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  • Writer's pictureCharlotte Oakley

Making sense of falling inflation: What you need to know.

Updated: Feb 15

The UK's annual inflation rate is as a critical metric, influencing everything from daily expenses to long-term financial decisions. 


Inflation has a wide-ranging impact on various aspects of our lives, from our weekly shopping expenses to our daily commute. 


One area where its influence is particularly significant is interest rates, a factor that resonates with both savers and borrowers. 


Whether you have savings in a bank account or are seeking a loan to enhance your finances, inflation plays a role. Read on to understand how inflation can have implications for the rates you are offered.



Understanding the Basics:

The annual inflation rate in the UK is determined once a year by comparing the prices of everyday goods and services from the previous year.


This metric, usually calculated by institutions such as the Office for National Statistics (ONS), profoundly impacts various aspects of daily life, including the cost of living and transportation. 


However, one of its most significant repercussions is felt in interest rates.


Inflation's Ripple Effect on Interest Rates:

Inflation occurs when the costs of everyday goods and services rise, leading to an increase in the overall price level. 


For example, if the UK's annual inflation rate rises by 2%, on average, the prices of the goods you purchase will be 2% higher than the previous year. This upward trend in prices has a cascading effect on interest rates.


Interest rates are expressed as a percentage and can be applied in two ways:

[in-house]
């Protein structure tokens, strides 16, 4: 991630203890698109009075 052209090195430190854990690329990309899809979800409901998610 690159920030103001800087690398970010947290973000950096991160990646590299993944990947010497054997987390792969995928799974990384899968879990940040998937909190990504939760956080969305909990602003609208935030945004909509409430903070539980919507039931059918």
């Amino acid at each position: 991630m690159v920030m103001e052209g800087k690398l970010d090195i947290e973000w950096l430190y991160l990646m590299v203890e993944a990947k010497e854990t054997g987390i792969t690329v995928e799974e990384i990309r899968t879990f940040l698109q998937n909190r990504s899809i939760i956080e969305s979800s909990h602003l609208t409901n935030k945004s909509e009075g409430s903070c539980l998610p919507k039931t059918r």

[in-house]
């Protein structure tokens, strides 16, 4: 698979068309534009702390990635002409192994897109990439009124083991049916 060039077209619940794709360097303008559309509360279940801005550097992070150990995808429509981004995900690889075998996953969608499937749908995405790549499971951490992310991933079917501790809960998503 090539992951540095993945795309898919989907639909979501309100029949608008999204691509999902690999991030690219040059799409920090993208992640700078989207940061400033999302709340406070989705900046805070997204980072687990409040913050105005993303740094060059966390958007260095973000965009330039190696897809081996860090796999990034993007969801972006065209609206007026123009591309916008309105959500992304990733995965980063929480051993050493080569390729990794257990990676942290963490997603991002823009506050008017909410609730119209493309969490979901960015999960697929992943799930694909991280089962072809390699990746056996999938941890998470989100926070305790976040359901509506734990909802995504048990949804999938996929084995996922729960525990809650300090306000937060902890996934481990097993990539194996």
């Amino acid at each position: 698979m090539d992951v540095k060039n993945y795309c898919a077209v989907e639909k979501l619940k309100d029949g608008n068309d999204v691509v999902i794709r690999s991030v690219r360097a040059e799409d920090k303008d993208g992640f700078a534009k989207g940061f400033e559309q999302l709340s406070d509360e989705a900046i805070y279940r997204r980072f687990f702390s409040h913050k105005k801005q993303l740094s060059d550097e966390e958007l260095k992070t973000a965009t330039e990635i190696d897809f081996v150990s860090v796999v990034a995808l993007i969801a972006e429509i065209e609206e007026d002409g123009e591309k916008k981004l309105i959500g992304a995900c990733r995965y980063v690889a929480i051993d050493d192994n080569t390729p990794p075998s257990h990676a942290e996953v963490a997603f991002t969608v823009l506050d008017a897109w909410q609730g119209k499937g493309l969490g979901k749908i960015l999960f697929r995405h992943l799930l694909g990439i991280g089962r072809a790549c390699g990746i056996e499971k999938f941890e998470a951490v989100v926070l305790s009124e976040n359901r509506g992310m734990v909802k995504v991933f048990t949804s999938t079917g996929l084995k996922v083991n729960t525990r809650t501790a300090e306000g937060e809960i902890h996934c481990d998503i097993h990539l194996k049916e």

Money owed: When you take out a loan, the interest rate represents the amount you need to repay on top of the borrowed money.


Money saved: If you have funds in a bank account, your interest rate is a percentage of the money saved, and you earn it back from the bank.




Interest Rates and Inflation:

When inflation goes up, the base rate and interest rates also tend to increase.


The Bank of England's base rate, a key determinant of interest rates in the UK, is adjusted periodically based on inflation and economic conditions.


For borrowers, fluctuations in the base rate can significantly impact the interest rates offered. 


A decrease in the base rate may lead to lower interest rates on loans, translating to savings on monthly repayments. While an increase in the base rate can lead to higher borrowing costs, making it difficult to afford large loans.


Mortgage Market Dynamics:

For those navigating the mortgage market, understanding the connection between falling inflation and interest rates is crucial. 


Mortgage deals, influenced by these economic factors, can be more favourable during periods of low inflation and corresponding low interest rates. As the base rate fluctuates, so too do the opportunities for mortgages with beneficial terms.




The Mortgage Application Process:

When applying for a mortgage, the interest rate offered is influenced by various factors, including credit score and the required loan amount. 


However, the economic conditions, particularly inflation and the base rate set by the Bank of England, also play a key role. 


A borrower's financial situation and the advice of a mortgage broker become crucial elements in this process.


Fixed Interest Rates and Considerations:

If you already have a loan with a fixed interest rate, the impact of changing interest rates may differ. 


While an increase in interest rates won't affect your monthly repayments, it can influence your overall financial strategy. 


On the other hand, a decrease in interest rates may not translate to reduced monthly payments for those with fixed-rate loans.


Making Sense of Falling Inflation with Your Mortgage Room

Making sense of falling inflation requires a comprehensive understanding of its implications on interest rates and mortgage deals. 


As the Bank of England monitors economic conditions and adjusts its base rate, consumers must stay informed to make informed financial decisions. 


Whether you're a saver or a borrower, understanding how inflation and interest rates intersect can impact your finances whether you're saving or borrowing.


Consulting with mortgage advisers, such as Your Mortgage Room, and staying on top of market trends will help you to understand this ever-changing market and make the most of the opportunities presented by falling inflation.


Your home may be repossessed if you do not keep up with your repayments

There may be a fee for mortgage advice. The precise amount will depend upon your circumstances but will be agreed with you before proceeding.



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